Short­land Street’s track record for can­vass­ing big so­ci­etal is­sues with­out moral­is­ing is an­other plus as far as Parker is con­cerned. “I’m re­ally im­pressed they’ve shown the good and bad of Guy tak­ing drugs. With­out moral­is­ing they’re show­ing the ter­ri­ble con­se­quences of P ad­dic­tion.”

Be­fore step­ping back into Guy Warner’s shoes, Parker trav­elled and worked in Europe for five years and re­turn­ing home was shocked by the preva­lence of P here.

His other big project for the year is new 13-episode com­edy se­ries Diplo­matic Im­mu­nity, an­other South Pa­cific Pic­tures pro­duc­tion, which starts film­ing in Auck­land in March. It’s got good blood­lines – spring­ing from the pen of James Grif­fin ( Out­ra­geous For­tune). Parker plays the bright, blue-eyed boy from For­eign Af­fairs who sleeps with a mi­nor royal and for his sins is dis­patched to the fic­tional “Most Royal King­dom of Fe’ausi.”

With his still youth­ful good looks it’s easy to for­get Parker (37) has well and truly proven his act­ing chops in New Zealand. From de­but roles in Hotshots and then Gloss on TVNZ he trekked through 20 television se­ries in­clud­ing the ac­claimed Mercy Peak, 10 theatre pro­duc­tions in­clud­ing last year’s con­tro­ver­sial ATC pro­duc­tion of The Pil­low­man and five fea­ture films in­clud­ing the Lord of the Rings. He’s also paid the bills with television voice-overs and cor­po­rate gigs (“se­cret whor­ing”) all with­out get­ting over-ex­posed and while main­tain­ing a rep­u­ta­tion as a “lovely man”.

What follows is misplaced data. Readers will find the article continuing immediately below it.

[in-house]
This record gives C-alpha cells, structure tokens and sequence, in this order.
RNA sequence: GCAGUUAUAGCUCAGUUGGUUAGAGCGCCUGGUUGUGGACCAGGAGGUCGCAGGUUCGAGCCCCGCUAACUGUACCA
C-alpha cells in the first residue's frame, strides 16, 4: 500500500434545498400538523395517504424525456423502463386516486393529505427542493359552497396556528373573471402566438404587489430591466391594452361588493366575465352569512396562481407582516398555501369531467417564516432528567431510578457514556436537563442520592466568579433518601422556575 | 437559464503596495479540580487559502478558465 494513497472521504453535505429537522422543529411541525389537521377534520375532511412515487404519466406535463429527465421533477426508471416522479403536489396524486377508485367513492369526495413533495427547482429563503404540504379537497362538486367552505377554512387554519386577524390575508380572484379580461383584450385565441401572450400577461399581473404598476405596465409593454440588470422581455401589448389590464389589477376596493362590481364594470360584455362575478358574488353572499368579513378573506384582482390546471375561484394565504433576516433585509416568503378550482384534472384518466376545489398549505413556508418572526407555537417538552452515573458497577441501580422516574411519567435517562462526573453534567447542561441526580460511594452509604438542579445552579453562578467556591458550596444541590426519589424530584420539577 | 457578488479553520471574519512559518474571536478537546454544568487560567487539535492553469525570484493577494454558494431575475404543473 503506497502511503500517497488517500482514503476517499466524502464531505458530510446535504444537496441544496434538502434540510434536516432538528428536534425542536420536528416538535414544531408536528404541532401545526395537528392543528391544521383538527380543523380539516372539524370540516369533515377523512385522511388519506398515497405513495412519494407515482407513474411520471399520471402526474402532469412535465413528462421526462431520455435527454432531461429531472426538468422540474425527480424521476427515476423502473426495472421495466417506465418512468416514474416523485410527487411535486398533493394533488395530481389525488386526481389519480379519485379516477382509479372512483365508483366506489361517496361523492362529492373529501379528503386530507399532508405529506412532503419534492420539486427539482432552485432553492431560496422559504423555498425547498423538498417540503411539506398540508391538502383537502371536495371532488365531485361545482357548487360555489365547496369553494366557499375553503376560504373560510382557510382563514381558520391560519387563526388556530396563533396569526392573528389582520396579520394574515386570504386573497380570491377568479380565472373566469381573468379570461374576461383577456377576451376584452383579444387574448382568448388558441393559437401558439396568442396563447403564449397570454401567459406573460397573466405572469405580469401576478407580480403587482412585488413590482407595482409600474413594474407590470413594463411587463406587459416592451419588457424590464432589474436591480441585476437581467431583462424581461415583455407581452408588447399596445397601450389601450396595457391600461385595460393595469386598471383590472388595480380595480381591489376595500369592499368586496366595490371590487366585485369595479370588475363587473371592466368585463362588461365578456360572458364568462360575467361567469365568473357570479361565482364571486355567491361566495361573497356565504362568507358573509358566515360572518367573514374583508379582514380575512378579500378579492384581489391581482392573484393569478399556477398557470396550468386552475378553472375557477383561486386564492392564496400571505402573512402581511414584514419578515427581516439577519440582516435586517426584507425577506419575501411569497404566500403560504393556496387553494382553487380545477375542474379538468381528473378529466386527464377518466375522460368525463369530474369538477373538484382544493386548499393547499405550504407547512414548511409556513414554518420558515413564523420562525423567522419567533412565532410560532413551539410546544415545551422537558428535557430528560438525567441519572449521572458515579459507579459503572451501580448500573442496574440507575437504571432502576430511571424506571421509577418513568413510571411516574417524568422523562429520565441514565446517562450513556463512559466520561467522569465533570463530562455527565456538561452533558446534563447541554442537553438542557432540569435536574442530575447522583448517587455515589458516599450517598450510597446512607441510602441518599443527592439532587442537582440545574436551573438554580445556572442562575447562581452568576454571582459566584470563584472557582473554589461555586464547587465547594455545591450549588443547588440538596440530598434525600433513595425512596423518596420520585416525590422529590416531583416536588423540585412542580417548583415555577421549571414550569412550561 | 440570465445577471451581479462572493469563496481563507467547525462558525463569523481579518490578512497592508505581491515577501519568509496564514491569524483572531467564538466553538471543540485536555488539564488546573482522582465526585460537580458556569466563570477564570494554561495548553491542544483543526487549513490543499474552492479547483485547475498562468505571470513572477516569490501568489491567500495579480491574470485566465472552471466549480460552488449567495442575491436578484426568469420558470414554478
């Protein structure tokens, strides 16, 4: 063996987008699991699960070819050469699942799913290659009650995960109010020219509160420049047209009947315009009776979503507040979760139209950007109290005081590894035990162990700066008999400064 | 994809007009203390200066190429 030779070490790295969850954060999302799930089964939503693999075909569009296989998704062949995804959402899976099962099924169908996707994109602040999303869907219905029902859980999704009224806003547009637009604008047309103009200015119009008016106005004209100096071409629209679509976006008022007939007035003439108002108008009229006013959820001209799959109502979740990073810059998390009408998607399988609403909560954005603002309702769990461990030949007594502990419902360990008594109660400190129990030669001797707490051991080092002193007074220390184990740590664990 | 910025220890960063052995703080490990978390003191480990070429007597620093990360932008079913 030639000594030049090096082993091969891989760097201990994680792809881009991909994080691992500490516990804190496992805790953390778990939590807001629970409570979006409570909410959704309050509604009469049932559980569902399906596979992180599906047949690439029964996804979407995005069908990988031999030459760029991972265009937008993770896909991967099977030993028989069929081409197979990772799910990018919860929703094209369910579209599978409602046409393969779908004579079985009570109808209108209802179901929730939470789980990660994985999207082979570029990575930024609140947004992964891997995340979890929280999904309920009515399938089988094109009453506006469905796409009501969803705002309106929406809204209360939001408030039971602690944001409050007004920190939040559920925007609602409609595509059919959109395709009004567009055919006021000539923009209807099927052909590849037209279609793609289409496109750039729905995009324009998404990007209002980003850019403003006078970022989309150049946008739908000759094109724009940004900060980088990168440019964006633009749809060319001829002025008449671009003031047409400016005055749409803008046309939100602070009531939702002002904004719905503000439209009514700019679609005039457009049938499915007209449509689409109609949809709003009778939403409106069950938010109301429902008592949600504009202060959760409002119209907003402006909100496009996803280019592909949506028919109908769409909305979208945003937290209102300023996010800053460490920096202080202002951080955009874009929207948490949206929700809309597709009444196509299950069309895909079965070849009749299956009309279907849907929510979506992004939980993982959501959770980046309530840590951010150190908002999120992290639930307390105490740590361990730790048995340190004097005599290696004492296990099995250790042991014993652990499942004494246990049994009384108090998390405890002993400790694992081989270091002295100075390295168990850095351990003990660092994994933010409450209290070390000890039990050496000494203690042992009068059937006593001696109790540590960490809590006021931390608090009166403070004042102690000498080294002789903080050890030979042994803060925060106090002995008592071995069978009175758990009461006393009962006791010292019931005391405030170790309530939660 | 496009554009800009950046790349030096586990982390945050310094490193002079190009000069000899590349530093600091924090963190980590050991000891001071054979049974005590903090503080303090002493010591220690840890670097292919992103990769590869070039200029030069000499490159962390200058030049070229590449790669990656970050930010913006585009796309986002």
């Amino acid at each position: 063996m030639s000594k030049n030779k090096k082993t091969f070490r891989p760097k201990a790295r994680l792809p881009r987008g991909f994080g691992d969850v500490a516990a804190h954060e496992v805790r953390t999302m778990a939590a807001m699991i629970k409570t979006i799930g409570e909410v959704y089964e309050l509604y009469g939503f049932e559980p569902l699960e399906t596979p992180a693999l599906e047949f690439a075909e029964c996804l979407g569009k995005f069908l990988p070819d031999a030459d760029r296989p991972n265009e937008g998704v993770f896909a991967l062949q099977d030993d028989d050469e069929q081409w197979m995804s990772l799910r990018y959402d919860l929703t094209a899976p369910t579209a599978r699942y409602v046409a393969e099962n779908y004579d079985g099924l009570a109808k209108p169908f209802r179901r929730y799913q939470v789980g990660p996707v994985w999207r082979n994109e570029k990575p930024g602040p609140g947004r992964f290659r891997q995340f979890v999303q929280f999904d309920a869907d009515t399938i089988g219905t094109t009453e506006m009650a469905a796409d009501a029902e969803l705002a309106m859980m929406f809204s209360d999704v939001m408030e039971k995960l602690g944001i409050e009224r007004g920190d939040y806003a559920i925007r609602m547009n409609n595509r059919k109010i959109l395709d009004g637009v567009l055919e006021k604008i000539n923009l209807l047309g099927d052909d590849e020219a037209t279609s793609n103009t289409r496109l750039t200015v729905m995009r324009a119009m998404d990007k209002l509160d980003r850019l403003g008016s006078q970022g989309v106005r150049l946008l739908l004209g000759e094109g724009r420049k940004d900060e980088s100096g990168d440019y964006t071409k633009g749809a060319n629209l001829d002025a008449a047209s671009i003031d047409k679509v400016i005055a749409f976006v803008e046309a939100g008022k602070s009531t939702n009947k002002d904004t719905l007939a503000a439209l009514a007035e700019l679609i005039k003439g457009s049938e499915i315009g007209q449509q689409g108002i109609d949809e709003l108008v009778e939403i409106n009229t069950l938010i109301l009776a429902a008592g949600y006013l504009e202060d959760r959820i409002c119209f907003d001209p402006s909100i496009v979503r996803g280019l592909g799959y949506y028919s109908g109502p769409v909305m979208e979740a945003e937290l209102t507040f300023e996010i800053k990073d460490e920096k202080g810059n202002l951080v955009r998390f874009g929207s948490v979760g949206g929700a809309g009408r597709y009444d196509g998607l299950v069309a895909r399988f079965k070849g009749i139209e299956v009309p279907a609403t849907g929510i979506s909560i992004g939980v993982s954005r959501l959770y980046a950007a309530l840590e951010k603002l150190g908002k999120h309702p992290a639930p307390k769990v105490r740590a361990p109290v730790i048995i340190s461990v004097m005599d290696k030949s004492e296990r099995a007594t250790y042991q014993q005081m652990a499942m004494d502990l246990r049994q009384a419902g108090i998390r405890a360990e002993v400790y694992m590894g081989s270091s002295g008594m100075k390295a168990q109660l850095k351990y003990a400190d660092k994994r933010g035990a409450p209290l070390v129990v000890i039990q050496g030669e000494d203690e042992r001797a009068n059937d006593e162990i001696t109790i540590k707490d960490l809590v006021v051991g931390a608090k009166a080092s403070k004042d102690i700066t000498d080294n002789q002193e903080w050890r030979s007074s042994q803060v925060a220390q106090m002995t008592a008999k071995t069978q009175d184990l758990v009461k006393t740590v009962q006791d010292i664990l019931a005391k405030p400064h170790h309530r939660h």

“I don’t think you can re­ally de­fine a ca­reer as suc­cess­ful un­til it’s over. I’ve never had any as­pi­ra­tions to play Ham­let or Lear. And one of the rea­sons I love act­ing is, un­like other ca­reers, you don’t have to plan things out. Some of the best and most en­joy­able roles come from out of the blue in a sur­prise phone call.”

He’s al­ways strived to be ver­sa­tile and pro­fes­sional. “There’s a lot of play­ing in the job and it’s im­por­tant not to lose sight of what’s im­por­tant. You have to be a pro­fes­sional, turn up on time and de­liver what they are pay­ing you for.”